While an excess of water intake is uncommon, it is not unheard of. Dangerously high water content as a result of the kidneys being unable to get rid of excess water can lead to a condition known as hyponatremia. It means that the minerals in the body or blood are very diluted, thus leading to a fall in sodium levels. This can lead to life-threatening health issues. Marathon runners, cyclists and other endurance athletes are especially at risk. Consult a health professional if you have thyroid diseases, liver or kidney issues, heart problems, or are prescribed medicines that make you retain water such as opiate pain meds, NSAIDS or antidepressants.
Hydration needs vary from one person to another, so there is no hard and fast rule that tells you how much water you should drink. Account for all the mentioned factors and based on your health history, figure out the water intake that suits you the best. Be aware of the conditions that are associated with dehydration or overhydration so you aren’t caught off guard in case of any health emergencies. However, health emergencies can arrive suddenly and without notice. For this very reason, buying health insurance is advised so that you are prepared in the face of unprecedented circumstances. Moreover, with online platforms like Finserv MARKETS, buying health insurance is as easy as clicking a button. Compare and choose from several different options to find the best plan for you.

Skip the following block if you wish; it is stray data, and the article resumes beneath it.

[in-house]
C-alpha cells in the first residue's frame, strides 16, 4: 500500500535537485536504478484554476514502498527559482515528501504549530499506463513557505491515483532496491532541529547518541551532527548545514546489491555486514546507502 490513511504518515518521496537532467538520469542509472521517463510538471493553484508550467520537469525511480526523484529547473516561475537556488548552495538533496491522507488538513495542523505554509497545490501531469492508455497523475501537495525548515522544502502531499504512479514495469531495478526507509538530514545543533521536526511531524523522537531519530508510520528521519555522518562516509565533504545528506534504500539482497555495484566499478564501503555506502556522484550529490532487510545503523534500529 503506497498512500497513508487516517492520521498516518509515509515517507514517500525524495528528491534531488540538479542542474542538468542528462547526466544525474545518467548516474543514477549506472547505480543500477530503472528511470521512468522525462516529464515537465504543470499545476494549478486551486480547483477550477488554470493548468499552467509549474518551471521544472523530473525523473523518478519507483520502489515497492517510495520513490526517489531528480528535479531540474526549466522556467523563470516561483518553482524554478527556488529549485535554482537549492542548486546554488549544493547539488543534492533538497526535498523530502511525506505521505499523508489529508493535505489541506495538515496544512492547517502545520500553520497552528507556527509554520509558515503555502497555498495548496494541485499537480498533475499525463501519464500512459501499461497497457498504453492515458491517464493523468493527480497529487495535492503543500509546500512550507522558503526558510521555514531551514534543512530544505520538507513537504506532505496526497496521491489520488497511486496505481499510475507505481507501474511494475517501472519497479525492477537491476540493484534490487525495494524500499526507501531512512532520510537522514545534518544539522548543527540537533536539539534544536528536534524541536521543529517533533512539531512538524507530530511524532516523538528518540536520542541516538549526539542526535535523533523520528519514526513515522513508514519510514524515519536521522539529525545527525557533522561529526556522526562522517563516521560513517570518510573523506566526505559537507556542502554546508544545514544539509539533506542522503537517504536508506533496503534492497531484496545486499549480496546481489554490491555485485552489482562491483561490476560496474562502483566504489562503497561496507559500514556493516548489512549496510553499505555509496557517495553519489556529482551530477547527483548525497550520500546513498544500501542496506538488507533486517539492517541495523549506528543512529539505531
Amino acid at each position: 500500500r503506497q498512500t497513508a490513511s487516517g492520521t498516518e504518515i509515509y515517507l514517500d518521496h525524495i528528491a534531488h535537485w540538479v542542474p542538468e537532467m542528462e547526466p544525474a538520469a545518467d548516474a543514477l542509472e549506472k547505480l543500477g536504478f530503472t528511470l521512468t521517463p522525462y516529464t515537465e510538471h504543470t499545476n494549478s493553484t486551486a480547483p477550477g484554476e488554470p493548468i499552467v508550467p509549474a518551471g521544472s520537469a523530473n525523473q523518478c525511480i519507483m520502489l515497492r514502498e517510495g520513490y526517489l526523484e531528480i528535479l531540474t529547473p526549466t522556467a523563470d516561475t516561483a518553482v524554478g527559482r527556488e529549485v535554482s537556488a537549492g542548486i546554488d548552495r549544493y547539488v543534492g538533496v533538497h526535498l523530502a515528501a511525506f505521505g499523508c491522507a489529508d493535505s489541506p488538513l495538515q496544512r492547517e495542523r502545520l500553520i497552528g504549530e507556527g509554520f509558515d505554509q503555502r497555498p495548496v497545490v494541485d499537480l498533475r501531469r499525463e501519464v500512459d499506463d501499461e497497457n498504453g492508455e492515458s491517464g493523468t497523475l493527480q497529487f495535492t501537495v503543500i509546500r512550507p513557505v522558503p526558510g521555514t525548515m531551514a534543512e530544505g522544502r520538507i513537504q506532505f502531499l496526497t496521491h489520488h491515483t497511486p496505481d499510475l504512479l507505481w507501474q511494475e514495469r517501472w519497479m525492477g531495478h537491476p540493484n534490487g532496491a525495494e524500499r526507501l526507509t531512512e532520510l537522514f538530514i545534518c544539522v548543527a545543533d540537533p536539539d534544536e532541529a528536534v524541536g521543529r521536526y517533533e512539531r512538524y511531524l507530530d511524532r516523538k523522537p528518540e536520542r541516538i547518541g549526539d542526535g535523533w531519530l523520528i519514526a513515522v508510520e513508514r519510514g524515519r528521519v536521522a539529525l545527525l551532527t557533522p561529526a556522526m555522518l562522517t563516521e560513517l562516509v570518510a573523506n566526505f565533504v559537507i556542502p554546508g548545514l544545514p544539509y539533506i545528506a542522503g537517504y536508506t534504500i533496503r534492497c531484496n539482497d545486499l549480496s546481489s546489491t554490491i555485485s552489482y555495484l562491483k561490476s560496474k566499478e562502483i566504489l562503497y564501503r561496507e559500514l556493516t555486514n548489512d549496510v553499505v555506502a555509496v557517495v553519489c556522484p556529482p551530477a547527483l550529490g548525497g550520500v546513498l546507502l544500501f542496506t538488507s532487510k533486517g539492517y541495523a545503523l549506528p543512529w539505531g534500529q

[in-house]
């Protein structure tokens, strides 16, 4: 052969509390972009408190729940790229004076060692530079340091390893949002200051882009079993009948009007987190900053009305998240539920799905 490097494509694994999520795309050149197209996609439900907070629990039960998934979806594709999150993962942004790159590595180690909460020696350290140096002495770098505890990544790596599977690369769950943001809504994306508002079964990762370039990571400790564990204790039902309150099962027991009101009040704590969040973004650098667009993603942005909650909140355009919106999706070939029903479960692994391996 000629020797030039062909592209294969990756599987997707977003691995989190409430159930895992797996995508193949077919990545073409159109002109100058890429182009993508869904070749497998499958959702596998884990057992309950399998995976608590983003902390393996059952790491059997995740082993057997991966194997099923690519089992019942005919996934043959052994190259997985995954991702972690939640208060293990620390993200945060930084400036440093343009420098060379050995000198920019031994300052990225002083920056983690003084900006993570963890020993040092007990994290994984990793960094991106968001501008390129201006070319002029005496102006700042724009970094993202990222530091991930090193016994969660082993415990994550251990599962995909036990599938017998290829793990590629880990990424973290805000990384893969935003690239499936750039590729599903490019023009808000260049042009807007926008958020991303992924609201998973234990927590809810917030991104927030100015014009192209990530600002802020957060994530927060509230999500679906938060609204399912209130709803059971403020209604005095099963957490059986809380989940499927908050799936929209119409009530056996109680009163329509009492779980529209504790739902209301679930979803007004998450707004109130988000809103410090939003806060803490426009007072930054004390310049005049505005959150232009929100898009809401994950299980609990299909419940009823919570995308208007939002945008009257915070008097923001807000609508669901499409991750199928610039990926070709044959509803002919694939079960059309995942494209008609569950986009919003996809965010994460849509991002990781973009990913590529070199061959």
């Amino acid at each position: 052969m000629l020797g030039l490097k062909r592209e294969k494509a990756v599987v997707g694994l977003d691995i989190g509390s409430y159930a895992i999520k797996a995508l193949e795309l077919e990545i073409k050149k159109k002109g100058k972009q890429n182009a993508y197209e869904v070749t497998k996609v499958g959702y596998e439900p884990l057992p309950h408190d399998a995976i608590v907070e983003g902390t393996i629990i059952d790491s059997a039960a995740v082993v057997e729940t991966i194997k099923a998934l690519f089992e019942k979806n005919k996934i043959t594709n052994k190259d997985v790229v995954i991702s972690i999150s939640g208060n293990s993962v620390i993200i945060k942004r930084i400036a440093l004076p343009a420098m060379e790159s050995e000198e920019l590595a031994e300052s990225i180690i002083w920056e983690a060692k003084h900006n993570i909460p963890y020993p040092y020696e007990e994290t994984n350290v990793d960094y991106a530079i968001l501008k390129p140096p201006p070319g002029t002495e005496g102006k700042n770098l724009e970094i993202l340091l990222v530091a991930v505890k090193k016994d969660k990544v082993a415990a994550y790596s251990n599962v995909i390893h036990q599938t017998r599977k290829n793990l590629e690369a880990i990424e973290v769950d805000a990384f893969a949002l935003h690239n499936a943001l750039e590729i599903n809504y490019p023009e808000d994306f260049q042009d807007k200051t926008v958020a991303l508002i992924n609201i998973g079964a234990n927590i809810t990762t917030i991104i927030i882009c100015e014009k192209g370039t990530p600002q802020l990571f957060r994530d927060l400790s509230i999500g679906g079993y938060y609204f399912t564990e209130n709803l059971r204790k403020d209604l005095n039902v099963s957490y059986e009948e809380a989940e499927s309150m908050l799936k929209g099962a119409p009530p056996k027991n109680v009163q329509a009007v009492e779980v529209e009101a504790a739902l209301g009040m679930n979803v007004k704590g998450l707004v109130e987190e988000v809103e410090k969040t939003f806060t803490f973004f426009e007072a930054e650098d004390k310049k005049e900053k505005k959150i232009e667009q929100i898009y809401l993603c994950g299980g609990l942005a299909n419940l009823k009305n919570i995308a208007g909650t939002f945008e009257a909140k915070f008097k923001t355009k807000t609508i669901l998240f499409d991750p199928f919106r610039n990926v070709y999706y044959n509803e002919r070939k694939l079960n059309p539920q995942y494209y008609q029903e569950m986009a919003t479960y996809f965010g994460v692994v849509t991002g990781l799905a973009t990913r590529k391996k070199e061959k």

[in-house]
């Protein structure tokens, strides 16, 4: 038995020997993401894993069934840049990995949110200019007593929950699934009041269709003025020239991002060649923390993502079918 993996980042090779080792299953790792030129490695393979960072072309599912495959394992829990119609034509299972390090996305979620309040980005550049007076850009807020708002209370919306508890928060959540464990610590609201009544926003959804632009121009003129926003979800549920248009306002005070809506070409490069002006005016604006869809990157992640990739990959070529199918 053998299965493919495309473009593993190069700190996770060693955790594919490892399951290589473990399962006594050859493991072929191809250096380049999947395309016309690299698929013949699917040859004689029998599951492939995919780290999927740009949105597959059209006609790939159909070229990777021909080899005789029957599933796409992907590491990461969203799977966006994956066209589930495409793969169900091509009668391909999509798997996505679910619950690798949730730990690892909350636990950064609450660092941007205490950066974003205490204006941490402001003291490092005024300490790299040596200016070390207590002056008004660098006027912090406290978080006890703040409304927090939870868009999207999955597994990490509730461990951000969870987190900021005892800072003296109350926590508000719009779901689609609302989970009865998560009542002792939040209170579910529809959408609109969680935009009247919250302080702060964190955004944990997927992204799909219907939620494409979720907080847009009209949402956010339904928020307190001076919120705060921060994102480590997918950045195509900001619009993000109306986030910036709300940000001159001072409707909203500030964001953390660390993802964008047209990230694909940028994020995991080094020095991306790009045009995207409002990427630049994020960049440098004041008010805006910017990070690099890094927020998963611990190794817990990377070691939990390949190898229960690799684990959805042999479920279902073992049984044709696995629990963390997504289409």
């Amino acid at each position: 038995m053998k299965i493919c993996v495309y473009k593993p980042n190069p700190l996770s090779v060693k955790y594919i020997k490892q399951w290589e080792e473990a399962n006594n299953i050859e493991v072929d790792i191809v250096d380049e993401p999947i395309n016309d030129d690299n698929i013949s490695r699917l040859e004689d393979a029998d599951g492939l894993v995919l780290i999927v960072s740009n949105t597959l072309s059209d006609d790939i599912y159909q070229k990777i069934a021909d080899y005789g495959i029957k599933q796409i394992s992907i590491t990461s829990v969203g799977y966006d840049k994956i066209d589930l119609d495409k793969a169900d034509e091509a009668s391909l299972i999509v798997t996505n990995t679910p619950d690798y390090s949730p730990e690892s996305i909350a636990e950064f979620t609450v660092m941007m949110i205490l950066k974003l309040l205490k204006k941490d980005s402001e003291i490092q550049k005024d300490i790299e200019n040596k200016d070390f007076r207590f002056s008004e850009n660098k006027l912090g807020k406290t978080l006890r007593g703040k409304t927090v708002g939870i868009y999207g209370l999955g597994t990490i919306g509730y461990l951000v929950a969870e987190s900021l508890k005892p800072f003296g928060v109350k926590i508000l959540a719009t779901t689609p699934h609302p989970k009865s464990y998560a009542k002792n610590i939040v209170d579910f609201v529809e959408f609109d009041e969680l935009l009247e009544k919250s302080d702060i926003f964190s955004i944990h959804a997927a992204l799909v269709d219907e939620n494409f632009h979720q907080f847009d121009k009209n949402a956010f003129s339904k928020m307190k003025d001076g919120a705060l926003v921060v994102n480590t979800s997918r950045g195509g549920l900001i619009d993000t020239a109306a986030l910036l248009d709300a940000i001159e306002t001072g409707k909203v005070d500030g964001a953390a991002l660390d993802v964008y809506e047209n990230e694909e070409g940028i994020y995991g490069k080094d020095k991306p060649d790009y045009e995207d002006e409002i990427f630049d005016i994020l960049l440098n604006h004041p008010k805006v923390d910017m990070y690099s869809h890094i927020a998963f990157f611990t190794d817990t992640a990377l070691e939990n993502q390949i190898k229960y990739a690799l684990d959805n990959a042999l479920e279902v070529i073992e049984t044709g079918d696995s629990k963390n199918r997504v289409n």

For women 2.7 liters a day is the recommended amount and for men it is 3.7 liters per day.
Dehydration can cause headaches, fatigue, low blood pressure, darker urine, disorientation and dizziness.
Drinking too much water can lead to a dilution of minerals like sodium in the blood, a condition called hyponatremia.
Flavored water, juice, electrolyte-rich fluids, and fluids from fruits and vegetables are recommended besides water.
Caffeinated beverages like coffee or tea, sugary soft drinks and alcohol can cause issues like excess urination or inflammation and should not act as replacements for water.